Teaching pronunciation and using repetition to help learning.

Teaching pronunciation and using repetition to help learning.

VIEWPOINT SUBMITTED BY ROBYN T.

A theory used in most foreign language teaching is called ‘Drilling.’ This is where learners have no or very little choice over what is said so drills are a form of very controlled practice. There is one correct answer and the main focus is on getting it right. I have taken a similar approach when perfecting pronunciation with teaching both individual lessons and groups of children. I agree with the idea of listening and repeating but I don’t agree with a perfect pronunciation, or sounding of a word.

One adult student of mine speaks English every day at her telephony marketing/ sales job. Her colleagues are mostly non-native English speakers and therefore communication in her workplace consists of understanding the concept of English rather than perfect pronunciation. English is now an international language spoken by approximately 375 million people around the world. According to www.5minuteenglish.com/english-around-world.html
There are 50 English speaking countries, where English is either the official or primary language, behind Spanish and Chinese Mandarin it is the third most common primary language. (more info here on wikipedia: click here).

A slight adaptation of drilling I have been using is something similar to how I was taught English at school. I use similar sounding words to highlight the rule and pronunciation of certain letters and words. Eg: high, sigh, light, fight, might.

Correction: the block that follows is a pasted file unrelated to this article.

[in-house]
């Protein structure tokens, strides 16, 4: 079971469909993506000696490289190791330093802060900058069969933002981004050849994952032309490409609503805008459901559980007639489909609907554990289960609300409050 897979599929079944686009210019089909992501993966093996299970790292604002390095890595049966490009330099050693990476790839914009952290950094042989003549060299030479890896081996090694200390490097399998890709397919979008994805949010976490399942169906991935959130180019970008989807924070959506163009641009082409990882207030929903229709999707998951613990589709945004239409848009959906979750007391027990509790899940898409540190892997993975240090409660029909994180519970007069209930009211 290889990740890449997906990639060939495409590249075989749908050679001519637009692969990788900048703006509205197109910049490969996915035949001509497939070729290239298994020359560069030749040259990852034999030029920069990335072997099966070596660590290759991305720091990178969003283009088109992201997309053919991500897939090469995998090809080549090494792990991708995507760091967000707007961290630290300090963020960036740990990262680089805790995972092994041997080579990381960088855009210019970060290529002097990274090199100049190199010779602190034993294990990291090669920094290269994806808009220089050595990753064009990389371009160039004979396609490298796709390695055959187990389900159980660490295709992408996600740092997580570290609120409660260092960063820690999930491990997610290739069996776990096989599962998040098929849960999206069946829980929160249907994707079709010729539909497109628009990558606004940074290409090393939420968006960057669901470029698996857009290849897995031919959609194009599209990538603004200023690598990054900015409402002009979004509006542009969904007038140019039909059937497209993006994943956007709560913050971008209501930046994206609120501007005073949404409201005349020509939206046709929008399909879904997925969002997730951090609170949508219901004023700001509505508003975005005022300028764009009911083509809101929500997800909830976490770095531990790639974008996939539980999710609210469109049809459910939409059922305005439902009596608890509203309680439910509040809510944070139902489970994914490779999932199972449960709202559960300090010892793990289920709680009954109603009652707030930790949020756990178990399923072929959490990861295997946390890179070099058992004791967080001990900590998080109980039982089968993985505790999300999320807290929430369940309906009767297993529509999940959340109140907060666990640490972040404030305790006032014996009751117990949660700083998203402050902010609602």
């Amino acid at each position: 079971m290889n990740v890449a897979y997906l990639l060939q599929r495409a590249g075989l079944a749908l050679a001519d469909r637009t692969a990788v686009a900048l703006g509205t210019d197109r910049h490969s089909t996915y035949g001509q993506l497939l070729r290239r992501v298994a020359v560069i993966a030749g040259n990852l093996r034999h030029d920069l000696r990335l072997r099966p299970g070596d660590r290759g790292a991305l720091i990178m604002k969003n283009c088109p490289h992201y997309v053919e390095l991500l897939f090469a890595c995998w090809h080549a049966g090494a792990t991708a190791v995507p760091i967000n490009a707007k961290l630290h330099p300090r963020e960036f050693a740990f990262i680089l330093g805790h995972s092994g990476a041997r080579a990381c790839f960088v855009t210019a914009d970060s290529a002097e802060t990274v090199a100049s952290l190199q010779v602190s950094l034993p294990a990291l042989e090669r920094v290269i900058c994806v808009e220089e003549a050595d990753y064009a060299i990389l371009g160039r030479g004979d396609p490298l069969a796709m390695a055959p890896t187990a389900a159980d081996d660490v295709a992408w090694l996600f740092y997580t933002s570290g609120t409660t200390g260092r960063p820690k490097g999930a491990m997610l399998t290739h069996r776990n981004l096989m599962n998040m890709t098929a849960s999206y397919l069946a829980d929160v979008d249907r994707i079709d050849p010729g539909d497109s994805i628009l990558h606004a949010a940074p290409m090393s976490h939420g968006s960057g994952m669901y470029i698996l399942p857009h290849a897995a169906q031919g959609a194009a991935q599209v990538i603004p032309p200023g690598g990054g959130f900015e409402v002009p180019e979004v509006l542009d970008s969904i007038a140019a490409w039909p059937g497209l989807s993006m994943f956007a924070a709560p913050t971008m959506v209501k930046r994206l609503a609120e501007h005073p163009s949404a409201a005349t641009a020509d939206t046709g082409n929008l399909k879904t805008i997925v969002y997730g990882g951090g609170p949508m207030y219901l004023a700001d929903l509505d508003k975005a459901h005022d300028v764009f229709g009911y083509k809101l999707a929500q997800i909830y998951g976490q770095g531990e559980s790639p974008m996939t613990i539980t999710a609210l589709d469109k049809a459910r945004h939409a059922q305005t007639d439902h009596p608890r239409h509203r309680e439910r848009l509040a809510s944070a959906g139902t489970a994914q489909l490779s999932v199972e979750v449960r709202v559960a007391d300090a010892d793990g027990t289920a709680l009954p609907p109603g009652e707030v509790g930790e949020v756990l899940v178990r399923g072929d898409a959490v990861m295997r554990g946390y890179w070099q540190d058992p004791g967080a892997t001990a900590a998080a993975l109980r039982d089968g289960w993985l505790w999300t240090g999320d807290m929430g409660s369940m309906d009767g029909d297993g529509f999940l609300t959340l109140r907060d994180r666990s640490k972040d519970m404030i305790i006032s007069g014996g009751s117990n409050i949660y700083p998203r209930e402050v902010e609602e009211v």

This can help identify a pattern and the repetition of the sound. In 1885 Hermann Ebbinghaus carried out an experiment to develop a formula for how long things stay in our memory, and results showed repetition was one of the ways we retain information. Repeating a sound helps the students correct their pronunciation and not read the word how it looks in their mother tongue pronunciation. By asking students to pronounce and use words they aren’t comfortable with in sentences they have invented, throughout the lesson (roughly 5 times) enables that word to be stored in their memory. I try to do this in all lessons, to help with both new vocabulary and also correct pronunciation of words.

A common error I have found in non native speakers is the pronunciation of ed endings, in both teaching english and having conversations with non english speakers from all around the world. English is known for its emphasis in using t and d compared to many languages, so teaching the correct way to pronounce ed is always very important because the sound changes which tense is being perceived.
E.g.
“I washed my face.”
This phrase pronounced correctly, with an emphasis on the ed, tells me that the subject washed their face in the past. If a student pronounces I wash my face without emphasising the d/t sound but they mean in the past it can create all types of confusion. This is just one example highlighting the necessity to pronounce english in a certain way, however I don’t think sound for sound is required due to English being such an international and diverse language.

References:

The Ebbinghaus Forgetting Curve – And How To Overcome It

https://www.teachingenglish.org.uk/article/drilling-1

‘Memory’ by Hermann Ebbinghaus
https://books.google.es/books?id=B8QMAwAAQBAJ

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